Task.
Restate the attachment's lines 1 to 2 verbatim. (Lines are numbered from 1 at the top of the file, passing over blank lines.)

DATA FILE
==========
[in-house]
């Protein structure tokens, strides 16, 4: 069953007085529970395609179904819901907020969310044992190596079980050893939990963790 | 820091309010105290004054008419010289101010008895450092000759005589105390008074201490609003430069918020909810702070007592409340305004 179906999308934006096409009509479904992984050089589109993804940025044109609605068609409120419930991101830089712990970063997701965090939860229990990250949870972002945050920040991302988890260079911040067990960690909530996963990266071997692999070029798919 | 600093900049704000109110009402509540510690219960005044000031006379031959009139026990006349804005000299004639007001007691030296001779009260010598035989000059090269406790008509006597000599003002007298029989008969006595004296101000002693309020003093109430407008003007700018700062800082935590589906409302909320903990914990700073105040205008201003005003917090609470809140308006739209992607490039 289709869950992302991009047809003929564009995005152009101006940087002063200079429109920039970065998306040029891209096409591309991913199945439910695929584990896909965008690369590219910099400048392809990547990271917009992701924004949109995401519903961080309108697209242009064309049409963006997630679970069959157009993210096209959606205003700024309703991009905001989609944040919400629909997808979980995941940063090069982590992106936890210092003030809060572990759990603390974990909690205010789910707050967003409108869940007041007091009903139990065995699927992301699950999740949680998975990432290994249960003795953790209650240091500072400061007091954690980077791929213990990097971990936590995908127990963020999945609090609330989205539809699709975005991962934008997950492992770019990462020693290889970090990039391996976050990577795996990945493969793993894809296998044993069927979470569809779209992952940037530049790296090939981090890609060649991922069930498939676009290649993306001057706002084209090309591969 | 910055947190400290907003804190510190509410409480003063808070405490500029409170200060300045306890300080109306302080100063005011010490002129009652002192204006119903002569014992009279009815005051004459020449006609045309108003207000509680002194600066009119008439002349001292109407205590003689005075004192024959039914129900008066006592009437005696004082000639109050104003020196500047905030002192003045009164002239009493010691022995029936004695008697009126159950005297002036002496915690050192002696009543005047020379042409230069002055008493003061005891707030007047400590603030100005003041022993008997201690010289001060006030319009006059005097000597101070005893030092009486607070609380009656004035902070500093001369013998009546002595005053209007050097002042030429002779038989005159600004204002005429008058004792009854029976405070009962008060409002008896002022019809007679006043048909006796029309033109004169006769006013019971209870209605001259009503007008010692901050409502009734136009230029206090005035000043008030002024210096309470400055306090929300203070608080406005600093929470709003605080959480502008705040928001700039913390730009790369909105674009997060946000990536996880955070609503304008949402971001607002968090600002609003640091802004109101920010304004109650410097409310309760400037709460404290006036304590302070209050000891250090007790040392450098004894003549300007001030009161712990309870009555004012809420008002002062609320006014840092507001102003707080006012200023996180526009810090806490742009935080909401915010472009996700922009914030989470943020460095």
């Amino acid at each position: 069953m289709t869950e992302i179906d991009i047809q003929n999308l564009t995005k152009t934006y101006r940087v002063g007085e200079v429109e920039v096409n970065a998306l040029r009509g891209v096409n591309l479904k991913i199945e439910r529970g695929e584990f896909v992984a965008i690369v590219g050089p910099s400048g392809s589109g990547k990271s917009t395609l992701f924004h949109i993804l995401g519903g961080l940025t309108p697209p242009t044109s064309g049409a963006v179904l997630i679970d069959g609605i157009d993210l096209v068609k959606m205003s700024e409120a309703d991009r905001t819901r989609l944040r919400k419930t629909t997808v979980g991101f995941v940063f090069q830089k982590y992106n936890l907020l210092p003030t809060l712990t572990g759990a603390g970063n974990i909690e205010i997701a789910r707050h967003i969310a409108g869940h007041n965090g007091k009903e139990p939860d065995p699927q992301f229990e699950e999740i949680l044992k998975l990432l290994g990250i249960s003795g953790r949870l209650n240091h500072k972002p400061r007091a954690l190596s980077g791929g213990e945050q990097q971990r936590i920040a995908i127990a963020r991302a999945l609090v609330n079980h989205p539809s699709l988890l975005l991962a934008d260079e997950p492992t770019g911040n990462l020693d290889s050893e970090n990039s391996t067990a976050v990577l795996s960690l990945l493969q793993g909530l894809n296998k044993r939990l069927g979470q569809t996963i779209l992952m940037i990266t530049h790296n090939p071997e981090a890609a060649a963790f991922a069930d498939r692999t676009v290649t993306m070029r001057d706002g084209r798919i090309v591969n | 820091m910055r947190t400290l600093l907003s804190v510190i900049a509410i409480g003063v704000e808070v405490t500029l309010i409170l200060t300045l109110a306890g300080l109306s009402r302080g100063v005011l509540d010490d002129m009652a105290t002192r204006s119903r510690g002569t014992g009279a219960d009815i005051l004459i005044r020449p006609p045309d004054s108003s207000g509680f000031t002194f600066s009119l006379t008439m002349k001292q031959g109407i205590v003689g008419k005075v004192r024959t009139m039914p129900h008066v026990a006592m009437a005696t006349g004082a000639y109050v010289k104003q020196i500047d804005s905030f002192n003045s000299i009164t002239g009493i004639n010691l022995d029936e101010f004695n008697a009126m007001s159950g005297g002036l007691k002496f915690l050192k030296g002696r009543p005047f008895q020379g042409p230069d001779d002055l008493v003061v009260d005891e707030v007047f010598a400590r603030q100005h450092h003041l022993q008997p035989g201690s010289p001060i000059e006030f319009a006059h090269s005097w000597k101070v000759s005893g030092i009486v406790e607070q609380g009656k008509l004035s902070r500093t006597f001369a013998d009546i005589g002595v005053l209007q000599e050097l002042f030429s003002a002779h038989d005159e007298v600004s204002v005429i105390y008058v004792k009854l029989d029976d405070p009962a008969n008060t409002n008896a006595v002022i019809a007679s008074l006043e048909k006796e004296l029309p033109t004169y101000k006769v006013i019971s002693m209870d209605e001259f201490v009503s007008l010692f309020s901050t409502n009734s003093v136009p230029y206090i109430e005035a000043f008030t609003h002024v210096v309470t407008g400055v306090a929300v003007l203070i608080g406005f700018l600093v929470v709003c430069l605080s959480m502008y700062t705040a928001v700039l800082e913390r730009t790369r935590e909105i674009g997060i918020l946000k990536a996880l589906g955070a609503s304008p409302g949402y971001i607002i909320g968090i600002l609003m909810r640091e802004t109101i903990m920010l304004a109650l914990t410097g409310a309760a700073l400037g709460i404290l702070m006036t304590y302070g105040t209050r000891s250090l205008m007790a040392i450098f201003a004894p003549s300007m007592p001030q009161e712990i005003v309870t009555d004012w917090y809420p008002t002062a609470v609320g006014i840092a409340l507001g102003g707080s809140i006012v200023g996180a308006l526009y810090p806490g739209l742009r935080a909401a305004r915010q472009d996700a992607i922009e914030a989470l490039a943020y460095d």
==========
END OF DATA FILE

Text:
[in-house]
């Protein structure tokens, strides 16, 4: 069953007085529970395609179904819901907020969310044992190596079980050893939990963790 | 820091309010105290004054008419010289101010008895450092000759005589105390008074201490609003430069918020909810702070007592409340305004 179906999308934006096409009509479904992984050089589109993804940025044109609605068609409120419930991101830089712990970063997701965090939860229990990250949870972002945050920040991302988890260079911040067990960690909530996963990266071997692999070029798919 | 600093900049704000109110009402509540510690219960005044000031006379031959009139026990006349804005000299004639007001007691030296001779009260010598035989000059090269406790008509006597000599003002007298029989008969006595004296101000002693309020003093109430407008003007700018700062800082935590589906409302909320903990914990700073105040205008201003005003917090609470809140308006739209992607490039 289709869950992302991009047809003929564009995005152009101006940087002063200079429109920039970065998306040029891209096409591309991913199945439910695929584990896909965008690369590219910099400048392809990547990271917009992701924004949109995401519903961080309108697209242009064309049409963006997630679970069959157009993210096209959606205003700024309703991009905001989609944040919400629909997808979980995941940063090069982590992106936890210092003030809060572990759990603390974990909690205010789910707050967003409108869940007041007091009903139990065995699927992301699950999740949680998975990432290994249960003795953790209650240091500072400061007091954690980077791929213990990097971990936590995908127990963020999945609090609330989205539809699709975005991962934008997950492992770019990462020693290889970090990039391996976050990577795996990945493969793993894809296998044993069927979470569809779209992952940037530049790296090939981090890609060649991922069930498939676009290649993306001057706002084209090309591969 | 910055947190400290907003804190510190509410409480003063808070405490500029409170200060300045306890300080109306302080100063005011010490002129009652002192204006119903002569014992009279009815005051004459020449006609045309108003207000509680002194600066009119008439002349001292109407205590003689005075004192024959039914129900008066006592009437005696004082000639109050104003020196500047905030002192003045009164002239009493010691022995029936004695008697009126159950005297002036002496915690050192002696009543005047020379042409230069002055008493003061005891707030007047400590603030100005003041022993008997201690010289001060006030319009006059005097000597101070005893030092009486607070609380009656004035902070500093001369013998009546002595005053209007050097002042030429002779038989005159600004204002005429008058004792009854029976405070009962008060409002008896002022019809007679006043048909006796029309033109004169006769006013019971209870209605001259009503007008010692901050409502009734136009230029206090005035000043008030002024210096309470400055306090929300203070608080406005600093929470709003605080959480502008705040928001700039913390730009790369909105674009997060946000990536996880955070609503304008949402971001607002968090600002609003640091802004109101920010304004109650410097409310309760400037709460404290006036304590302070209050000891250090007790040392450098004894003549300007001030009161712990309870009555004012809420008002002062609320006014840092507001102003707080006012200023996180526009810090806490742009935080909401915010472009996700922009914030989470943020460095």